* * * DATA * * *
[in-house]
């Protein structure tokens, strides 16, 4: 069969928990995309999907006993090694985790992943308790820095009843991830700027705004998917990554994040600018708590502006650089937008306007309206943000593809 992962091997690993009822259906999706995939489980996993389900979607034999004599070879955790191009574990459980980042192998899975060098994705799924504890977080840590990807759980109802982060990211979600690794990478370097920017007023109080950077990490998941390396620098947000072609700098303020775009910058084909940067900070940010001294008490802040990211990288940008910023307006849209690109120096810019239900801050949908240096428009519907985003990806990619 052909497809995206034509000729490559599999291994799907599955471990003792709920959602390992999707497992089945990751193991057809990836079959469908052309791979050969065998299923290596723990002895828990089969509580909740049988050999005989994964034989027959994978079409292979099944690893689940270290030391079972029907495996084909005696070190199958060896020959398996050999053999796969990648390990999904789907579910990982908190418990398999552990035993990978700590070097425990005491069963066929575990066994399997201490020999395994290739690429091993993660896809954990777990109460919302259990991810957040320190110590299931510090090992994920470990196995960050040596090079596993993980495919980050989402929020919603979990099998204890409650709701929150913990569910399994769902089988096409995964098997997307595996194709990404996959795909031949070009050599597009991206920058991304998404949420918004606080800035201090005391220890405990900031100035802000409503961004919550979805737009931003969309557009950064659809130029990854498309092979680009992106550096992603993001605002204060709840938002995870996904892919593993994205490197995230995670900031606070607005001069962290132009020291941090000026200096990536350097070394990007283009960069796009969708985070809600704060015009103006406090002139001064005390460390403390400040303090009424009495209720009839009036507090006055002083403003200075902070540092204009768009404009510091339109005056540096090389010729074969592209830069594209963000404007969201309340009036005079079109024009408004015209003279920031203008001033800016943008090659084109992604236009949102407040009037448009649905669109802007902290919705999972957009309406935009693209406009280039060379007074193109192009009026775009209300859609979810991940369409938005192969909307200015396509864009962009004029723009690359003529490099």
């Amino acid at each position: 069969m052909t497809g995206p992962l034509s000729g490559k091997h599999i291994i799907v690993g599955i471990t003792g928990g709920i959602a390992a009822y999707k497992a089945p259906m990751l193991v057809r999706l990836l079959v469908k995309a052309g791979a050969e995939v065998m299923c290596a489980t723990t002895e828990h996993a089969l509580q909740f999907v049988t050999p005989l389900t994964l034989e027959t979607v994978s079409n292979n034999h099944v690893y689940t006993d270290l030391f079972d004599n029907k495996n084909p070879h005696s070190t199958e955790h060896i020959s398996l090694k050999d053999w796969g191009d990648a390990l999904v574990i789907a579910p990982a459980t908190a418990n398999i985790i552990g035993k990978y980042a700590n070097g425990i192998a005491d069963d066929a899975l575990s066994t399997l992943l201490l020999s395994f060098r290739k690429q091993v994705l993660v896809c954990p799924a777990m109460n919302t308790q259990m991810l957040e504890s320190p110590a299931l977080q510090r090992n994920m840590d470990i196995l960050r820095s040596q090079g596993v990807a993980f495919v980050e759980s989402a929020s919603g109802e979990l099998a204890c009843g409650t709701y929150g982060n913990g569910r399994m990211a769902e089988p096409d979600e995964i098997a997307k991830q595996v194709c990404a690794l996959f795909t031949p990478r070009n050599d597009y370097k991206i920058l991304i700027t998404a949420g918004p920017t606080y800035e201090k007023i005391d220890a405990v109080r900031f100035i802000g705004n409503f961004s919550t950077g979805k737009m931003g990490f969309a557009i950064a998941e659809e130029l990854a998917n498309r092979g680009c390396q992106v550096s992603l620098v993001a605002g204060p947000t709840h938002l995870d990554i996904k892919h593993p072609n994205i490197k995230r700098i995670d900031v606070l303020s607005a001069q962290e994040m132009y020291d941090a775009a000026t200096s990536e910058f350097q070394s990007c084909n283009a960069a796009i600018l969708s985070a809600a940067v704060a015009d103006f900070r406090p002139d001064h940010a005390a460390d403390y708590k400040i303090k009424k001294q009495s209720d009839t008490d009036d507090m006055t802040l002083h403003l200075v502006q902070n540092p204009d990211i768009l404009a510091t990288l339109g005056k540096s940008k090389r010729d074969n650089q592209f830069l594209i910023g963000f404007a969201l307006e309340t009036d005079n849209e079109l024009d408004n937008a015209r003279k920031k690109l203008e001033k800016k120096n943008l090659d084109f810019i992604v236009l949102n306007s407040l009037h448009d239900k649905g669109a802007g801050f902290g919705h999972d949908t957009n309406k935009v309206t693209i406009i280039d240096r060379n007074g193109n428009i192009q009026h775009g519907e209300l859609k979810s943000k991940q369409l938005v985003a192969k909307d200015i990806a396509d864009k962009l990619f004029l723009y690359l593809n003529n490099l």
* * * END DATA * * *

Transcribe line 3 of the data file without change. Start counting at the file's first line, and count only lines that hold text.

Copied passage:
């Amino acid at each position: 069969m052909t497809g995206p992962l034509s000729g490559k091997h599999i291994i799907v690993g599955i471990t003792g928990g709920i959602a390992a009822y999707k497992a089945p259906m990751l193991v057809r999706l990836l079959v469908k995309a052309g791979a050969e995939v065998m299923c290596a489980t723990t002895e828990h996993a089969l509580q909740f999907v049988t050999p005989l389900t994964l034989e027959t979607v994978s079409n292979n034999h099944v690893y689940t006993d270290l030391f079972d004599n029907k495996n084909p070879h005696s070190t199958e955790h060896i020959s398996l090694k050999d053999w796969g191009d990648a390990l999904v574990i789907a579910p990982a459980t908190a418990n398999i985790i552990g035993k990978y980042a700590n070097g425990i192998a005491d069963d066929a899975l575990s066994t399997l992943l201490l020999s395994f060098r290739k690429q091993v994705l993660v896809c954990p799924a777990m109460n919302t308790q259990m991810l957040e504890s320190p110590a299931l977080q510090r090992n994920m840590d470990i196995l960050r820095s040596q090079g596993v990807a993980f495919v980050e759980s989402a929020s919603g109802e979990l099998a204890c009843g409650t709701y929150g982060n913990g569910r399994m990211a769902e089988p096409d979600e995964i098997a997307k991830q595996v194709c990404a690794l996959f795909t031949p990478r070009n050599d597009y370097k991206i920058l991304i700027t998404a949420g918004p920017t606080y800035e201090k007023i005391d220890a405990v109080r900031f100035i802000g705004n409503f961004s919550t950077g979805k737009m931003g990490f969309a557009i950064a998941e659809e130029l990854a998917n498309r092979g680009c390396q992106v550096s992603l620098v993001a605002g204060p947000t709840h938002l995870d990554i996904k892919h593993p072609n994205i490197k995230r700098i995670d900031v606070l303020s607005a001069q962290e994040m132009y020291d941090a775009a000026t200096s990536e910058f350097q070394s990007c084909n283009a960069a796009i600018l969708s985070a809600a940067v704060a015009d103006f900070r406090p002139d001064h940010a005390a460390d403390y708590k400040i303090k009424k001294q009495s209720d009839t008490d009036d507090m006055t802040l002083h403003l200075v502006q902070n540092p204009d990211i768009l404009a510091t990288l339109g005056k540096s940008k090389r010729d074969n650089q592209f830069l594209i910023g963000f404007a969201l307006e309340t009036d005079n849209e079109l024009d408004n937008a015209r003279k920031k690109l203008e001033k800016k120096n943008l090659d084109f810019i992604v236009l949102n306007s407040l009037h448009d239900k649905g669109a802007g801050f902290g919705h999972d949908t957009n309406k935009v309206t693209i406009i280039d240096r060379n007074g193109n428009i192009q009026h775009g519907e209300l859609k979810s943000k991940q369409l938005v985003a192969k909307d200015i990806a396509d864009k962009l990619f004029l723009y690359l593809n003529n490099l």